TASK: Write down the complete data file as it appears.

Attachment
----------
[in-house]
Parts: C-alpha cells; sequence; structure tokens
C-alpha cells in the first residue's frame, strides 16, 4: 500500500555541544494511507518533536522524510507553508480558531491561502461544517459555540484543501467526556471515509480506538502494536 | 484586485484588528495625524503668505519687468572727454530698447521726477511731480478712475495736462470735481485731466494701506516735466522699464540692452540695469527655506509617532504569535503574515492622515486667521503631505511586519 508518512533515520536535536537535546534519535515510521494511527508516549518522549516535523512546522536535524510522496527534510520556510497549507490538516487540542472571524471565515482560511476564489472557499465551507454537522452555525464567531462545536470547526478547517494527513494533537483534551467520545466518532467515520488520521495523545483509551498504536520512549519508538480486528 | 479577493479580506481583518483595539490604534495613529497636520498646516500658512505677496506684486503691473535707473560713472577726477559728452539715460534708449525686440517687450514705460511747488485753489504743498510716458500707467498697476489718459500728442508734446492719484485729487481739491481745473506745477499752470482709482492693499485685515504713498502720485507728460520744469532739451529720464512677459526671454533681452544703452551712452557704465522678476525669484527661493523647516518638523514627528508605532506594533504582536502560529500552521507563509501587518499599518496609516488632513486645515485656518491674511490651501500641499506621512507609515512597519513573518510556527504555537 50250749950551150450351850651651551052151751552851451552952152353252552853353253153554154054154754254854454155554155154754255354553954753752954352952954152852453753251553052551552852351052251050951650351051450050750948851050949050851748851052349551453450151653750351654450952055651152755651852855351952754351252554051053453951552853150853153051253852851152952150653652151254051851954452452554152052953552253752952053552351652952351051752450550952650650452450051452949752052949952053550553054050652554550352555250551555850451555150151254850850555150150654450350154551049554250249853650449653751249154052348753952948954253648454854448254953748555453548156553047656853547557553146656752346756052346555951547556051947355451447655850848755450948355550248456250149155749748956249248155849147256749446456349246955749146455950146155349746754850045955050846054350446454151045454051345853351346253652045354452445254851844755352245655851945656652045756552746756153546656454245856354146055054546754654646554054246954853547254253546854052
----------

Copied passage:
[in-house]
Parts: C-alpha cells; sequence; structure tokens
C-alpha cells in the first residue's frame, strides 16, 4: 500500500555541544494511507518533536522524510507553508480558531491561502461544517459555540484543501467526556471515509480506538502494536 | 484586485484588528495625524503668505519687468572727454530698447521726477511731480478712475495736462470735481485731466494701506516735466522699464540692452540695469527655506509617532504569535503574515492622515486667521503631505511586519 508518512533515520536535536537535546534519535515510521494511527508516549518522549516535523512546522536535524510522496527534510520556510497549507490538516487540542472571524471565515482560511476564489472557499465551507454537522452555525464567531462545536470547526478547517494527513494533537483534551467520545466518532467515520488520521495523545483509551498504536520512549519508538480486528 | 479577493479580506481583518483595539490604534495613529497636520498646516500658512505677496506684486503691473535707473560713472577726477559728452539715460534708449525686440517687450514705460511747488485753489504743498510716458500707467498697476489718459500728442508734446492719484485729487481739491481745473506745477499752470482709482492693499485685515504713498502720485507728460520744469532739451529720464512677459526671454533681452544703452551712452557704465522678476525669484527661493523647516518638523514627528508605532506594533504582536502560529500552521507563509501587518499599518496609516488632513486645515485656518491674511490651501500641499506621512507609515512597519513573518510556527504555537 50250749950551150450351850651651551052151751552851451552952152353252552853353253153554154054154754254854454155554155154754255354553954753752954352952954152852453753251553052551552852351052251050951650351051450050750948851050949050851748851052349551453450151653750351654450952055651152755651852855351952754351252554051053453951552853150853153051253852851152952150653652151254051851954452452554152052953552253752952053552351652952351051752450550952650650452450051452949752052949952053550553054050652554550352555250551555850451555150151254850850555150150654450350154551049554250249853650449653751249154052348753952948954253648454854448254953748555453548156553047656853547557553146656752346756052346555951547556051947355451447655850848755450948355550248456250149155749748956249248155849147256749446456349246955749146455950146155349746754850045955050846054350446454151045454051345853351346253652045354452445254851844755352245655851945656652045756552746756153546656454245856354146055054546754654646554054246954853547254253546854052